Thursday, February 19, 2015

What Do I Write About?

Blogging a narrative was just the start of asking my students to do something with the "Family History and Culture" information collected by talking with their families. 

In order to understand how information can blend and work with narrative, I asked students to highlight one piece of explicit information in their notes. Something that their eyes are drawn to in their notes. For instance, one of the things I have come to understand through my prewriting is that, as an adolescent, I did not appreciate the closeness of my family.
When I was a child, I never appreciated that closeness, but after hearing the way my mother put it, I crave that closeness too.
I took that message and tried to explain it with more information and an anecdote. Yes, informational writing and anecdote (or story) can blend.

Then, we all wrote to try to frame a piece of information with narrative.

Story can frame information so that, as a reader, we can absorb it freely. Some informative writing disregards the narrative form--and we tend to think of that writing as dense--our students tend to think of it as boring.

Information being people, places, things, facts, procedures, data, quotes, etc. Anecdote being a bit of narrative--just enought to help the information stick.

Typically, anecdotes may not seem academic enough for some, but I disagree. Anecdotes help writers and readers forge powerful connections:
As a child, my mom was able to see most family members on a daily basis. Four Italian families of uncles, aunts, and cousins all lived together on the same street. My mom thought this was the way everyone lived, and that is where and how she raised me--in my grandparent’s house, so close to all of our family members. Now, we all live so far apart and the physical distance doesn’t feel natural to either of us. My mom reminded me, “Being surrounded by family, growing up with cousins in the same house or across the street, I never felt alone.”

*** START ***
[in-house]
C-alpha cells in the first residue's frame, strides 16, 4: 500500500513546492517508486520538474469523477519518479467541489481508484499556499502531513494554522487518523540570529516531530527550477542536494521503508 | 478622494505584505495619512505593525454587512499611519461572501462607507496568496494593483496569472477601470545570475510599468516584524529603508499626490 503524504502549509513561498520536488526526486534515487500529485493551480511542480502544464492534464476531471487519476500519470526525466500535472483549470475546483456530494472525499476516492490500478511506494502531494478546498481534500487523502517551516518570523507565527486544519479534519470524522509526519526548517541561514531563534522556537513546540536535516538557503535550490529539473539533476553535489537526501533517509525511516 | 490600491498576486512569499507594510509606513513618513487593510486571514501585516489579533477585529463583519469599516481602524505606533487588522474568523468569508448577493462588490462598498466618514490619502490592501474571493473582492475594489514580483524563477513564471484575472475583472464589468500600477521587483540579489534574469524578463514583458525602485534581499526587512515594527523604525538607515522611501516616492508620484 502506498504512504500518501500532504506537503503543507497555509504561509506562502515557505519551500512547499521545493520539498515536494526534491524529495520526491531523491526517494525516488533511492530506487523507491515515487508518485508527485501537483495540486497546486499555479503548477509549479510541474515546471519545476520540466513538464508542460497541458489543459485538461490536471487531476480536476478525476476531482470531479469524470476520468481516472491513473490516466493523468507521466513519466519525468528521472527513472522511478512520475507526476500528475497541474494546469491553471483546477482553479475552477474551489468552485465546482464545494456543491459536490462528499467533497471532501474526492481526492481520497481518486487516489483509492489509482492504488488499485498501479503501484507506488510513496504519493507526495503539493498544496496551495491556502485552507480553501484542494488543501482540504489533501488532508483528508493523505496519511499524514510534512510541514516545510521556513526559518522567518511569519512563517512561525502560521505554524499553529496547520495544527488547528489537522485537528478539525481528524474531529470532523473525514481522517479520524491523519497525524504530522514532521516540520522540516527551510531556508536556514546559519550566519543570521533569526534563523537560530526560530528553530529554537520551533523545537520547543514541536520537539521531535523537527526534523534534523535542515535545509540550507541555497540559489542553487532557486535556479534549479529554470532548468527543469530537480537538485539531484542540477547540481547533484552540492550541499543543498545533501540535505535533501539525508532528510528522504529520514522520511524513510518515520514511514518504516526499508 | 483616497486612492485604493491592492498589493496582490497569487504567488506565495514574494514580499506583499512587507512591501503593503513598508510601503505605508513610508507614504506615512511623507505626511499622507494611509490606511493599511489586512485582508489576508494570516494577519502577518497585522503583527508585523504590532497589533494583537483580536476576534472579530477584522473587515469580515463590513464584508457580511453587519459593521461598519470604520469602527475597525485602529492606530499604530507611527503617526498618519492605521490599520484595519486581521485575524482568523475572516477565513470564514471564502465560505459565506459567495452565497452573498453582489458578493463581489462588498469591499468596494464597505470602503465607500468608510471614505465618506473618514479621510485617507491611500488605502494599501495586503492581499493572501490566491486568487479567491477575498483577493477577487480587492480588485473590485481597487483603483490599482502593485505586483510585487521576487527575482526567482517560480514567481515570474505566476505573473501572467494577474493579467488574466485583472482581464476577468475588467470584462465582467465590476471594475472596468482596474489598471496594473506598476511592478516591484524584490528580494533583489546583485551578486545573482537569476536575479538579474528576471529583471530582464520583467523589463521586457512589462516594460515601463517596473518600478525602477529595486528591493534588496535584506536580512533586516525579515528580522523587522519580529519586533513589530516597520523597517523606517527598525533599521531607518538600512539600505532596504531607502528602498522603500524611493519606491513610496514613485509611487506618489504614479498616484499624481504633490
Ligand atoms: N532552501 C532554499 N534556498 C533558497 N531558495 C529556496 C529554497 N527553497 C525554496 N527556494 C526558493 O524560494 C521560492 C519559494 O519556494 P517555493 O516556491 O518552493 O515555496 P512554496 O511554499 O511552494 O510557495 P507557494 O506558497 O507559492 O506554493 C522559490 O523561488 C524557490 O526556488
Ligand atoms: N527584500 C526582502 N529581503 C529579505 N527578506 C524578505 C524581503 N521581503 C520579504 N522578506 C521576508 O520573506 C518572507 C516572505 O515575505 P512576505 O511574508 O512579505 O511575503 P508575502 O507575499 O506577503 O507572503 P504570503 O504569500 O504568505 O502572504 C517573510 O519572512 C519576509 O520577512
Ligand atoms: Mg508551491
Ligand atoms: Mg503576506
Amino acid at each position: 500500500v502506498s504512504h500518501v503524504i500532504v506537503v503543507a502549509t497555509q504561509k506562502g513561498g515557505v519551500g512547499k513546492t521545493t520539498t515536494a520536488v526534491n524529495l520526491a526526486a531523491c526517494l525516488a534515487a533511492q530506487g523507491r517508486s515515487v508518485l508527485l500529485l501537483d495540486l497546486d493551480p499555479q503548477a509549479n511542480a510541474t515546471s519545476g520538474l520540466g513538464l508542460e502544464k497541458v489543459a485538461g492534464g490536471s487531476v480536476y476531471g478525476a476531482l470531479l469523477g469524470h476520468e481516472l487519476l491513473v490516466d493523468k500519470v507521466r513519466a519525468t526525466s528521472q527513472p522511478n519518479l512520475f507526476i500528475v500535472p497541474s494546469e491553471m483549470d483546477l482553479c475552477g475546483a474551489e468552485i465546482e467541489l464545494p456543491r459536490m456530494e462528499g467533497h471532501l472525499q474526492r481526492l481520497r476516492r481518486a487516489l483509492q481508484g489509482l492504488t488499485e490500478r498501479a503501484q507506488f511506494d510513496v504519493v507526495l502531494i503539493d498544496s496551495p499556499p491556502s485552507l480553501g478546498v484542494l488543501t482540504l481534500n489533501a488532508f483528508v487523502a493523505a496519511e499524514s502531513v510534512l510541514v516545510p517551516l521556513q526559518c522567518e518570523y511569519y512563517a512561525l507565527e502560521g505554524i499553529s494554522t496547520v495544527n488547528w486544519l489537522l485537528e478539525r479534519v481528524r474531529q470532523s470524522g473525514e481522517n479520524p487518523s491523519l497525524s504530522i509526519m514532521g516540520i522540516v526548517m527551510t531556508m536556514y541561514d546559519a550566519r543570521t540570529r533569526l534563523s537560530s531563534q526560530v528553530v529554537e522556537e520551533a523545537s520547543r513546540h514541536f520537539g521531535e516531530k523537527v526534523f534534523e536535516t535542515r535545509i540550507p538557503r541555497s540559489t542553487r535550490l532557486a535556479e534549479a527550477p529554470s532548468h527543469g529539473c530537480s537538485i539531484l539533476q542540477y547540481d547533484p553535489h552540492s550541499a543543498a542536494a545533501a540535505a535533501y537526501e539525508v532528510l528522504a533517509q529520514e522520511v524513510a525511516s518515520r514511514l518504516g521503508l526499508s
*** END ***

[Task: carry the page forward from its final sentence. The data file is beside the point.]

As writers, we dig deeper and come to understand why things matter to us when we can bring it to life for the reader.

As readers, we learn the value of informational writing because we become engaged in the fragments of story. We make associations and connections that will remain with us for a long time.

Students in each of my five classes continues to reference something by one classmate. The young writer explained China's law regarding parents giving birth to a second daughter. The mother loses her job and the family is fined $50,000. The procedures that happened next is what her parents did. They birthed her in the US, flew her back to China and left her with other family...for three years. The parents went to America to start a new life--one in which they could raise a second daughter. 

That is all information but some might argue it is story too.

What none will argue--and the detail that my students keep coming back to--the detail that makes the information stick.

The student writes, "In talking with my father alone, he told me my mother wept the entire plane ride from China to America."

Still procedure? Maybe.

But it is framed by narrative.

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